Schematic diagram of experimental apparatus

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Fig. 5

Algorithm for the optimization procedure

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Fig. 6

Initial design variables of the impeller: (a) variables for the meridional plane and (b) variables for the blade angle

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Fig. 7

Design variables of the diffuser

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Fig. 8

Performance curve for the base model: (a) static pressure rise and (b) static efficiency

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Fig. 9

Isovolumes with the air volume fraction above 0.5: (a) GVF: 5%, (b) GVF: 10%, and (c) GVF: 20%

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Fig. 10

Main effect plot on design variable: (a) effect of total pressure rise (single-phase flow, (b) effect of total pressure rise (multiphase flow), (c) effect of total efficiency (single-phase flow), and (d) effect of total efficiency (multiphase flow)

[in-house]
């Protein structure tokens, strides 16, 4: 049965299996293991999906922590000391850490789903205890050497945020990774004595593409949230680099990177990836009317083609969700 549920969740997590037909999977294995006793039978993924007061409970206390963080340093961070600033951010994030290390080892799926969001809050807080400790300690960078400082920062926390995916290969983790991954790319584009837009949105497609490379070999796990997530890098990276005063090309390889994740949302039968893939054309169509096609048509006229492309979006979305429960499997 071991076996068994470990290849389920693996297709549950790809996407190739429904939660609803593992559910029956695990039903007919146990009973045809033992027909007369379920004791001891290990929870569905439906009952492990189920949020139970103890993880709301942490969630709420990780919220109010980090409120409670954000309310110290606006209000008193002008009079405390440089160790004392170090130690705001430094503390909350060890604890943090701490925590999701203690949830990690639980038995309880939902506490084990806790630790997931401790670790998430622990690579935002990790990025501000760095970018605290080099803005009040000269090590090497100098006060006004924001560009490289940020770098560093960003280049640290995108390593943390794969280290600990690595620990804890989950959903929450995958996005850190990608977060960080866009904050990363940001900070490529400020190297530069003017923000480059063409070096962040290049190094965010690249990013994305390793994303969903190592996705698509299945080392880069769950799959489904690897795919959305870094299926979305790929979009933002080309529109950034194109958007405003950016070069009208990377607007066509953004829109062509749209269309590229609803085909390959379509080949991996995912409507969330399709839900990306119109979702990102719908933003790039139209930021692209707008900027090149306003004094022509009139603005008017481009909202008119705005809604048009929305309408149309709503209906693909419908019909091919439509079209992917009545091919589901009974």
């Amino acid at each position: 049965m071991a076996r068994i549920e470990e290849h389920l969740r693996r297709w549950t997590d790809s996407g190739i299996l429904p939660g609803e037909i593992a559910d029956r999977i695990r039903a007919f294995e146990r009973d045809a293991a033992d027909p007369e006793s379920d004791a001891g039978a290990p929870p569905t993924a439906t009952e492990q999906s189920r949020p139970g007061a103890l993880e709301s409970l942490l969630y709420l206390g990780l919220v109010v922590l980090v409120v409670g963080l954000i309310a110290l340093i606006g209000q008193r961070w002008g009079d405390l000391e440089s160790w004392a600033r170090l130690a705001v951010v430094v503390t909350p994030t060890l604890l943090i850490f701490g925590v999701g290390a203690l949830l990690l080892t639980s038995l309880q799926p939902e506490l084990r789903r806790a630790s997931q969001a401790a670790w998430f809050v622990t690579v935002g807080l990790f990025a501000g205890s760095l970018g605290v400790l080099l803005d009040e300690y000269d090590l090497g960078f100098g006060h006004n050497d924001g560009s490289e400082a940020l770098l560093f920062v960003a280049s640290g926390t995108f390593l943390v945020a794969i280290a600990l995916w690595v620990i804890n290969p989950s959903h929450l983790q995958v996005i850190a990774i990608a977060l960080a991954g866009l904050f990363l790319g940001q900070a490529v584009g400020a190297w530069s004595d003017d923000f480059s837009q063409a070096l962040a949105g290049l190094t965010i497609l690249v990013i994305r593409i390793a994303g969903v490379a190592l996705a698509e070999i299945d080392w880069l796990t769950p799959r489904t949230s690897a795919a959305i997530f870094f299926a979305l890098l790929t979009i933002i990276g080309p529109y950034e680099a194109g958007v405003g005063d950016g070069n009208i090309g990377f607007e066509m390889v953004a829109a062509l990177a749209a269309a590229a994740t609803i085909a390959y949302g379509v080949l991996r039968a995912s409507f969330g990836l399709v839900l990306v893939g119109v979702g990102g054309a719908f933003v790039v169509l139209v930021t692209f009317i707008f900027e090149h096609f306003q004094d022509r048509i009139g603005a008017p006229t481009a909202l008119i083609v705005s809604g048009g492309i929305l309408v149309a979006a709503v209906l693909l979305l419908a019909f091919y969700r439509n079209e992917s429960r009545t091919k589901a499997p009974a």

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Fig. 11

Optimization result of the impeller

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Fig. 12

Performance curve for the optimized impeller (single phase flow): (a) total pressure rise and (b) total efficiency

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Fig. 13

Pressure contour at midspan (single-phase flow): (a) base impeller and (b) optimized impeller

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Fig. 14

Performance curve for the optimized impeller (multiphase flow): (a) total pressure rise and (b) total efficiency

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Fig. 15

Air volume fraction on the meridional plane at GVF 20%: (a) base impeller and (b) optimized impeller

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Fig. 16

Optimization result of the diffuser

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Fig. 17

Performance curve for the optimized model (single-phase flow): (a) static pressure rise and (b) static efficiency

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Fig. 18

Stream line on the blade-to-blade plane at 10% spanwise (single-phase flow): (a) base model and (b) optimized model

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Fig. 19

Performance characteristics according to GVF (Q: 100 m3/h, rotational speed: 3600 rpm): (a) static pressure rise and (b) static efficiency